Instrumentation Systems
  • Water level measurement
  • Gate and valve position measurement
  • Alarm sensors
  • Equipment status
  • Selection factors
Automatic Control
  • Feedback controllers
  • Basic characteristics of automatic control
  • Canal system control methods
  • Supervisory control 
  • Automatic control components
  • Local control algorithms
  • Local automatic gate control
Communication systems
  • Communication system design
  • Cable communication systems (wire and optical fiber)
  • Radio systems (UHF, VHF, spread spectrum, digital)
  • Configurations
  • Types of communications channels
Canal automation equipment
  • Local control systems
  • Telemetry systems (monitoring)
  • SCADA (supervisory control and data acquisition) systems 
  • Alarm systems
  • Lightning protection
  • Failure considerations
Software
  • Local control software
  • SCADA system software
  • Design and analysis programs
  • Numerical simulation
Case Studies
  • Small-scale modernization projects
  • Large automated canal systems

 

Photo: Rogers lecturing
Photo: measuring water
    Photo: Canal model
Photo: Wahl lecturing
Photo: Pug demonstrating gate control
Photo: Student at control platform
Photo: Discussing acoustic meters
Photo: control platform

SCHEDULE

The course will begin Monday morning at 8:00, and will end Friday at noon. The following agenda is planned:

Monday
Course introduction
Tour of Reclamation's hydraulics laboratory
Basic hydraulics
Canal hydraulics lab demo
Conventional canal operations
Canal operation lab workshops

Tuesday
Modern canal operations
Canal operation lab workshops
Fundamentals of automatic control
Local automatic control computer workshop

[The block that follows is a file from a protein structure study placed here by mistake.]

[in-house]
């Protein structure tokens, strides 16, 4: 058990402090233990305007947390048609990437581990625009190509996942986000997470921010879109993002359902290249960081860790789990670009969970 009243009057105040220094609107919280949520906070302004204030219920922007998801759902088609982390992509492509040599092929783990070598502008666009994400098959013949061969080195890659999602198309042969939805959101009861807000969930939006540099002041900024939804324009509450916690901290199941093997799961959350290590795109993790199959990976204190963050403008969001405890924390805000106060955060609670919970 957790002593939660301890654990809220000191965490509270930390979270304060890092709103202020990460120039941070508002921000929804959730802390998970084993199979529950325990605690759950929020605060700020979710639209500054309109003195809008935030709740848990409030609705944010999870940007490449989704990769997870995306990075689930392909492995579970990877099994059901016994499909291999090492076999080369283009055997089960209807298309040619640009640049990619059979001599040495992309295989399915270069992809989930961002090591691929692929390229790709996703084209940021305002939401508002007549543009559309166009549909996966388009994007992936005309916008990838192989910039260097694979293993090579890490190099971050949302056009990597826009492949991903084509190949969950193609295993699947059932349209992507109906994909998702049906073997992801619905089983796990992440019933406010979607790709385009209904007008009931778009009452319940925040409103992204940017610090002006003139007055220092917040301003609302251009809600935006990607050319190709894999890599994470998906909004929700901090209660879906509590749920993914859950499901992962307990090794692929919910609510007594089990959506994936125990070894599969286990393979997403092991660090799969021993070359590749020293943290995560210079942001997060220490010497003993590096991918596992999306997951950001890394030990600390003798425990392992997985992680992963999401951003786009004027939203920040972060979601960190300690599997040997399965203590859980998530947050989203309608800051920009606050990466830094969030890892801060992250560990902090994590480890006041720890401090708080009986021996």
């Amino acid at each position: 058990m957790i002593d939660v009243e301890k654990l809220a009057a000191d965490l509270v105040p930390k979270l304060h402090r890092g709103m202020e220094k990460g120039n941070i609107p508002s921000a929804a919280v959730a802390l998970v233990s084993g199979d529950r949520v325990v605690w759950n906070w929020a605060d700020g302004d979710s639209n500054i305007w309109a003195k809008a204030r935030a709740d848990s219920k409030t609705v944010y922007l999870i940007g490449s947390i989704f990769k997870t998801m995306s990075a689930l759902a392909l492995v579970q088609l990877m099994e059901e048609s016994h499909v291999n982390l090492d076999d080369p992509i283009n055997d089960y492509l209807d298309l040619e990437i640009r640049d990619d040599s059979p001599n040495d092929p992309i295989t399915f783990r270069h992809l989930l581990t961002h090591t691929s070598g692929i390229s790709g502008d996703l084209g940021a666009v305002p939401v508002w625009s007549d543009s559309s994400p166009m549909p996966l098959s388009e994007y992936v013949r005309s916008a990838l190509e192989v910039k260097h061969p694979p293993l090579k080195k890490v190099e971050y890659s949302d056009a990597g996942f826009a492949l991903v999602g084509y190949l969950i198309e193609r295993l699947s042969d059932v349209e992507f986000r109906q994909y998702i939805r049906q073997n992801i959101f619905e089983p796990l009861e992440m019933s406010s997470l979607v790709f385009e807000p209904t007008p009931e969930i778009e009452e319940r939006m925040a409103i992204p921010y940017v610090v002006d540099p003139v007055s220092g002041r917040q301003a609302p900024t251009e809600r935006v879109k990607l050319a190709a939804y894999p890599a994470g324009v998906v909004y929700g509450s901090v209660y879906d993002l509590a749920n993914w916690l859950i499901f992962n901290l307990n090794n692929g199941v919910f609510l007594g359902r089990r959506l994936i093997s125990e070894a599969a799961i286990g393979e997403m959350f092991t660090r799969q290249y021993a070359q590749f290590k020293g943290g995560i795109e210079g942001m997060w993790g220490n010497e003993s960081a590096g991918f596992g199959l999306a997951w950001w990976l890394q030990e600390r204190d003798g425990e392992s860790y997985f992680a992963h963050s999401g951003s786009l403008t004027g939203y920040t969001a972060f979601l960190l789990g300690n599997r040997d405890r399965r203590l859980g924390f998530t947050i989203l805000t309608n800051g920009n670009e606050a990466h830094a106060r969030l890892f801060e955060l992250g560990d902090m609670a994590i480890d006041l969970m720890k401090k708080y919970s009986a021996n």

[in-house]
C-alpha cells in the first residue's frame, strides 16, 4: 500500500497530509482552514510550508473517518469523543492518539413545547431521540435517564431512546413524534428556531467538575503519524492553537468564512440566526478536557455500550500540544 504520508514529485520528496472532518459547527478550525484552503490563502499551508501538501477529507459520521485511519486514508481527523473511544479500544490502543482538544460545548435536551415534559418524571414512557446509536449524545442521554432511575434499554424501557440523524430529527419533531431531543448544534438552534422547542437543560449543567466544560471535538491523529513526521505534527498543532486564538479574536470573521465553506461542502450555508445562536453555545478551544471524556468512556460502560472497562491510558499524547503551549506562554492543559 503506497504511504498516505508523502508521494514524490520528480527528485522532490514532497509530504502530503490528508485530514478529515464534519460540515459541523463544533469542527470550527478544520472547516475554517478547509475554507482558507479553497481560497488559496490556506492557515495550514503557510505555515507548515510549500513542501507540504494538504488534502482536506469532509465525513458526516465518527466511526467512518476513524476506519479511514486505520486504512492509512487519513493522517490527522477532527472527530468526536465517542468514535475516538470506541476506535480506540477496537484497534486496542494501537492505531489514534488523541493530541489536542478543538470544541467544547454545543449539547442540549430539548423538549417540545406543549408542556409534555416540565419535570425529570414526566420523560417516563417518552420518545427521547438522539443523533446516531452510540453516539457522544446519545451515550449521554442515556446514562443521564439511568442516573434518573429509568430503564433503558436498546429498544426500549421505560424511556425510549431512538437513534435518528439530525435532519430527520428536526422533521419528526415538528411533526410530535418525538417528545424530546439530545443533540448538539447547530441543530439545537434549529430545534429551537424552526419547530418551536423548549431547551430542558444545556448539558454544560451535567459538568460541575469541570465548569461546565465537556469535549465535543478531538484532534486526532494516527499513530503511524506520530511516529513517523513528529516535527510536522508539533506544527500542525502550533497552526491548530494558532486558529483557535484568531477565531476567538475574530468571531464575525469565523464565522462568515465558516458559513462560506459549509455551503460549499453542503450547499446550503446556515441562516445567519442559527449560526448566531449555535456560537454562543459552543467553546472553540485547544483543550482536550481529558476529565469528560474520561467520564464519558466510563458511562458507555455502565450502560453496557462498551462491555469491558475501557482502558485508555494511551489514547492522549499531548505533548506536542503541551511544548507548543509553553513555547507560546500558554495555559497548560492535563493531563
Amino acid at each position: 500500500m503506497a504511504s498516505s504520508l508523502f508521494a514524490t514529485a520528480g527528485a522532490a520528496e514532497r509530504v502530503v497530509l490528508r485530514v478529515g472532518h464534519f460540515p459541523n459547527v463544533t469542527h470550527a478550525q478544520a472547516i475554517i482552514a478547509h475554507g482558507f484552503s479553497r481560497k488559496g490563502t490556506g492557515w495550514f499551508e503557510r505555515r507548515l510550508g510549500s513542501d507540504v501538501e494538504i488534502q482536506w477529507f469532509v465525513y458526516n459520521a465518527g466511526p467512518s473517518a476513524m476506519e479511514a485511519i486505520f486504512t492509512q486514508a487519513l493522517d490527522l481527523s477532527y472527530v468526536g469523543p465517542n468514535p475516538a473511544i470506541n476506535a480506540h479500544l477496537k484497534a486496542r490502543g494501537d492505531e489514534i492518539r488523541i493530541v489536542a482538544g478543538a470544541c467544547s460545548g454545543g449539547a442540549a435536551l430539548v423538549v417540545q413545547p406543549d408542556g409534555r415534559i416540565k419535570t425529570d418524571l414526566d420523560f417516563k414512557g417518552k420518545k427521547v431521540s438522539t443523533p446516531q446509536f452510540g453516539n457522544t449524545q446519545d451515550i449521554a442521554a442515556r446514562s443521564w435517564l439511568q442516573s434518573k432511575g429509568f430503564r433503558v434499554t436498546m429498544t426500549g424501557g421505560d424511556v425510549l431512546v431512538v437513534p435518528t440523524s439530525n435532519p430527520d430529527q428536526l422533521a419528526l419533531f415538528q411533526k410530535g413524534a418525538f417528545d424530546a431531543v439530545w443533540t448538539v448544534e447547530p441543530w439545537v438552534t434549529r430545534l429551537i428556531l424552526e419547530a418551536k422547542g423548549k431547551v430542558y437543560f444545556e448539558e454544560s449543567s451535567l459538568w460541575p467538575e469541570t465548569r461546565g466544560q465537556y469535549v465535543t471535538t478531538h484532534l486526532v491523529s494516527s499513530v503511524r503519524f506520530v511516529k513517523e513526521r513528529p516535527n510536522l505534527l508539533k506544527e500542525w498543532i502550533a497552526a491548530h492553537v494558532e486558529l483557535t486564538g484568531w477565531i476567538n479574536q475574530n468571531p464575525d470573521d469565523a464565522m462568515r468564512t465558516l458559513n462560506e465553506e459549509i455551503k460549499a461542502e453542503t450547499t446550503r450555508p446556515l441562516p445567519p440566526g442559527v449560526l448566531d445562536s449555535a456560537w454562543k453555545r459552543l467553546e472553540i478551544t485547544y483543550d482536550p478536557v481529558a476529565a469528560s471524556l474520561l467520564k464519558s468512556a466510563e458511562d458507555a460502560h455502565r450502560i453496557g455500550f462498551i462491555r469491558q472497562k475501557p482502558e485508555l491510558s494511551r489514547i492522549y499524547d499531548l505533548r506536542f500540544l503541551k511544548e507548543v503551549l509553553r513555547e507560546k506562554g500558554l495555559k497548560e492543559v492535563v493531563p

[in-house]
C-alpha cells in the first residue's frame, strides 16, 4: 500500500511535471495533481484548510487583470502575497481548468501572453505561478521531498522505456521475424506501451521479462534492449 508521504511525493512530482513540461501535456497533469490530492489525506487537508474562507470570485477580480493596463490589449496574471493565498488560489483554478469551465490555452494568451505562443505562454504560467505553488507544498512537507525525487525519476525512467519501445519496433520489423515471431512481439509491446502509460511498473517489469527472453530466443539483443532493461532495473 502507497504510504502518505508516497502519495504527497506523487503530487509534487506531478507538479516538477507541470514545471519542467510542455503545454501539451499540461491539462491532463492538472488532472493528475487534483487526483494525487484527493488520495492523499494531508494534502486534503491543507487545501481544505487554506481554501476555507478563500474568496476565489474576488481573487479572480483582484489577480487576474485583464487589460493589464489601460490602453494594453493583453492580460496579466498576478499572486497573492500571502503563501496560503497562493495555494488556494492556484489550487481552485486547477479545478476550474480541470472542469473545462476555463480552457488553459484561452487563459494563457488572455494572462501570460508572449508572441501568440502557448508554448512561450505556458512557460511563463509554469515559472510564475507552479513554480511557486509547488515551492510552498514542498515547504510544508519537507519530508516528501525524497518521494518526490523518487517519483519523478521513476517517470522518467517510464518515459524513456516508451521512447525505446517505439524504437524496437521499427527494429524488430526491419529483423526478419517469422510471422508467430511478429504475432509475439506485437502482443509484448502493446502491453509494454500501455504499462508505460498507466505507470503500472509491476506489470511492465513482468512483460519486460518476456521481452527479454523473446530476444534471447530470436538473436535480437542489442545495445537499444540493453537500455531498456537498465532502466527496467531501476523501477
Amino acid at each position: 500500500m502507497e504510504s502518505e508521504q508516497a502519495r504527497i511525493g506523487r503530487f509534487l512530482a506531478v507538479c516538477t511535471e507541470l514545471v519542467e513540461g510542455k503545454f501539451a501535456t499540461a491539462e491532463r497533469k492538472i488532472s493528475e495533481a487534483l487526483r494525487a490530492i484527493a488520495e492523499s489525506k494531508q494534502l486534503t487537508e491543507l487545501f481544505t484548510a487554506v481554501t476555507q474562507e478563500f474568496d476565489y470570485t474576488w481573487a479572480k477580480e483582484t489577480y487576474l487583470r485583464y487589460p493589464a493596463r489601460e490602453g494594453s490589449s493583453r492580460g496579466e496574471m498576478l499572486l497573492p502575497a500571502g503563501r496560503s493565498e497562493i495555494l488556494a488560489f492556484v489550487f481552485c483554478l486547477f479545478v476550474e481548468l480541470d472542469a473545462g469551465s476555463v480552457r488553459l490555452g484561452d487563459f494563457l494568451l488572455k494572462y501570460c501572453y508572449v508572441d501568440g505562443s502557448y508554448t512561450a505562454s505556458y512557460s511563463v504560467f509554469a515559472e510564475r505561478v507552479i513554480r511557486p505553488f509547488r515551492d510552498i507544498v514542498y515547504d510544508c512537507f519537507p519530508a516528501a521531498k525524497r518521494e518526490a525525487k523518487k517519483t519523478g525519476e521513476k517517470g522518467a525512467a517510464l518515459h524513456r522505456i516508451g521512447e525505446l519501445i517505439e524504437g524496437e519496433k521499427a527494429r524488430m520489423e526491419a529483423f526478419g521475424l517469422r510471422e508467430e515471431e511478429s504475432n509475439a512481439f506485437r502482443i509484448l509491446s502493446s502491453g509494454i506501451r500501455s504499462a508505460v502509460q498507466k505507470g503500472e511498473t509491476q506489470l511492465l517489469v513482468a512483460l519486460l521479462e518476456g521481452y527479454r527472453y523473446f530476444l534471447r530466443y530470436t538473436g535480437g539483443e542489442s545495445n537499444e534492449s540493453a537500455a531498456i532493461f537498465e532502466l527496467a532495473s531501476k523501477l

Local automatic control lab demo

Wednesday
Flow measurement
Flow measurement lab workshops
Long-throated flume design
Instrumentation systems

Thursday
Instrumentation lab workshops
Communication systems
Canal automation equipment
SCADA system software demo
Canal Olympics (canal control competition)

Friday
Results of Canal Olympics
Specific modernization projects
Miscellaneous questions and discussion
Course Wrap-up


PUBLICATIONS

Presentation notes and other course materials will be compiled into a notebook and distributed to all participants at the start of the Workshop. As a supplement to the course notes, participants will also receive complementary copies of Reclamation's new Water Measurement Manual (third edition) and the Canal Systems Automation Manual, Volumes 1 and 2. 


REGISTRATION

Participants should register using the enclosed registration form. There is no tuition fee for this workshop.

To maximize the benefit for each student, each workshop session is limited to 15 participants. If you find that you are unable to attend, please give us your cancellation notice as soon as possible. A substitute from your organization can take your place, or your slot will be offered to the next person on our waiting list.


TRANSPORTATION & LODGING

Course participants are responsible for their own transportation and lodging arrangements and costs. The workshop is held in Building 56 at the Denver Federal Center, on the west side of the Denver metropolitan area. Several hotels are located nearby; some of these have complementary van service to the Federal Center. Taxis or shuttle service from Denver International Airport (DIA) to hotels can be arranged at DIA.


FURTHER INFORMATION

A confirmation package with additional information will be sent upon receipt of the registration form. For more information contact the Hydraulic Investigations and Laboratory Services Group:

Hydraulic Investigations and Laboratory Services Group
ATTN: Tony Wahl
Hydraulic Investigations and Laboratory Services Group
Bureau of Reclamation
Mail Code 86-68460
P.O. Box 25007
Denver, Colorado 80225

Telephone: 303-445-2155
Fax: 303-445-6324
E-mail: TWahl@usbr.gov

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Last reviewed: 12/24/13